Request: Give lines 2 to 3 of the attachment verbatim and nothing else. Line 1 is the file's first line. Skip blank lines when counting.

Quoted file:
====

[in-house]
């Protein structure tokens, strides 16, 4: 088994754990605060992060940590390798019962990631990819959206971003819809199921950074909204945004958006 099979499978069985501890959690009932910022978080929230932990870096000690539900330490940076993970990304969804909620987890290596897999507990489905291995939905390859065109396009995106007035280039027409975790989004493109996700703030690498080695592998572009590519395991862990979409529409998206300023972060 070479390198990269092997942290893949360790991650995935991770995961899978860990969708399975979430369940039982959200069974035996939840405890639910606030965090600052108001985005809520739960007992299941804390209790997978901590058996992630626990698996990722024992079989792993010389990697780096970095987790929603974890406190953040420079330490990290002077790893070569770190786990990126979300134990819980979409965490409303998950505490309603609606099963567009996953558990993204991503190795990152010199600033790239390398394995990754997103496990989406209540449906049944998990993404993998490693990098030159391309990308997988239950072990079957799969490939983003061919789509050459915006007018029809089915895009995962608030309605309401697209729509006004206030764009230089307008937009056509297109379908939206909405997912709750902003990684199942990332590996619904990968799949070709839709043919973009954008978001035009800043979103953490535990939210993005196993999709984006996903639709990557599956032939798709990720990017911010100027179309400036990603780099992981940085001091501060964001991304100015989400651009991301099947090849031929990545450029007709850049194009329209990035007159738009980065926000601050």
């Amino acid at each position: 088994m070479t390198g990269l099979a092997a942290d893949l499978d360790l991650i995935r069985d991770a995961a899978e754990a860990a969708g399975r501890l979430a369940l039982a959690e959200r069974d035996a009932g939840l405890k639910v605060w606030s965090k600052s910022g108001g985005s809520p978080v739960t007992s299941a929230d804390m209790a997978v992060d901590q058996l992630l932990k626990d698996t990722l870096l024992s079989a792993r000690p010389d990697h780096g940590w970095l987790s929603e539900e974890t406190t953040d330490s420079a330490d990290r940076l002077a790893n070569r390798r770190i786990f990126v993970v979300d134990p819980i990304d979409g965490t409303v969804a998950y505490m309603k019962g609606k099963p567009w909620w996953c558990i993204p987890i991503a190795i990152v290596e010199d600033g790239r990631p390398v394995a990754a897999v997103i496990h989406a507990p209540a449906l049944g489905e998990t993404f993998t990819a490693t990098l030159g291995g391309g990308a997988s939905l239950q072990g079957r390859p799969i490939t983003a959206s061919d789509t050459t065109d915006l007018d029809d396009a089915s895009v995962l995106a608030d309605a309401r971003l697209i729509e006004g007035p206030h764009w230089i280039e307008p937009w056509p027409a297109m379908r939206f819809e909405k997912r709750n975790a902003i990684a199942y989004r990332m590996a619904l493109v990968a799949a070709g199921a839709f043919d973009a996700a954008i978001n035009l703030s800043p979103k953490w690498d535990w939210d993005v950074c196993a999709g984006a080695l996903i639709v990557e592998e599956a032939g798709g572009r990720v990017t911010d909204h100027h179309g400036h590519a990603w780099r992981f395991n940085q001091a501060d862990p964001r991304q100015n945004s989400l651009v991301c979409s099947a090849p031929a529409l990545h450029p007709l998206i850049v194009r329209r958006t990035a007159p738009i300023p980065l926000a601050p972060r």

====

């Protein structure tokens, strides 16, 4: 088994754990605060992060940590390798019962990631990819959206971003819809199921950074909204945004958006 099979499978069985501890959690009932910022978080929230932990870096000690539900330490940076993970990304969804909620987890290596897999507990489905291995939905390859065109396009995106007035280039027409975790989004493109996700703030690498080695592998572009590519395991862990979409529409998206300023972060 070479390198990269092997942290893949360790991650995935991770995961899978860990969708399975979430369940039982959200069974035996939840405890639910606030965090600052108001985005809520739960007992299941804390209790997978901590058996992630626990698996990722024992079989792993010389990697780096970095987790929603974890406190953040420079330490990290002077790893070569770190786990990126979300134990819980979409965490409303998950505490309603609606099963567009996953558990993204991503190795990152010199600033790239390398394995990754997103496990989406209540449906049944998990993404993998490693990098030159391309990308997988239950072990079957799969490939983003061919789509050459915006007018029809089915895009995962608030309605309401697209729509006004206030764009230089307008937009056509297109379908939206909405997912709750902003990684199942990332590996619904990968799949070709839709043919973009954008978001035009800043979103953490535990939210993005196993999709984006996903639709990557599956032939798709990720990017911010100027179309400036990603780099992981940085001091501060964001991304100015989400651009991301099947090849031929990545450029007709850049194009329209990035007159738009980065926000601050």
């Amino acid at each position: 088994m070479t390198g990269l099979a092997a942290d893949l499978d360790l991650i995935r069985d991770a995961a899978e754990a860990a969708g399975r501890l979430a369940l039982a959690e959200r069974d035996a009932g939840l405890k639910v605060w606030s965090k600052s910022g108001g985005s809520p978080v739960t007992s299941a929230d804390m209790a997978v992060d901590q058996l992630l932990k626990d698996t990722l870096l024992s079989a792993r000690p010389d990697h780096g940590w970095l987790s929603e539900e974890t406190t953040d330490s420079a330490d990290r940076l002077a790893n070569r390798r770190i786990f990126v993970v979300d134990p819980i990304d979409g965490t409303v969804a998950y505490m309603k019962g609606k099963p567009w909620w996953c558990i993204p987890i991503a190795i990152v290596e010199d600033g790239r990631p390398v394995a990754a897999v997103i496990h989406a507990p209540a449906l049944g489905e998990t993404f993998t990819a490693t990098l030159g291995g391309g990308a997988s939905l239950q072990g079957r390859p799969i490939t983003a959206s061919d789509t050459t065109d915006l007018d029809d396009a089915s895009v995962l995106a608030d309605a309401r971003l697209i729509e006004g007035p206030h764009w230089i280039e307008p937009w056509p027409a297109m379908r939206f819809e909405k997912r709750n975790a902003i990684a199942y989004r990332m590996a619904l493109v990968a799949a070709g199921a839709f043919d973009a996700a954008i978001n035009l703030s800043p979103k953490w690498d535990w939210d993005v950074c196993a999709g984006a080695l996903i639709v990557e592998e599956a032939g798709g572009r990720v990017t911010d909204h100027h179309g400036h590519a990603w780099r992981f395991n940085q001091a501060d862990p964001r991304q100015n945004s989400l651009v991301c979409s099947a090849p031929a529409l990545h450029p007709l998206i850049v194009r329209r958006t990035a007159p738009i300023p980065l926000a601050p972060r």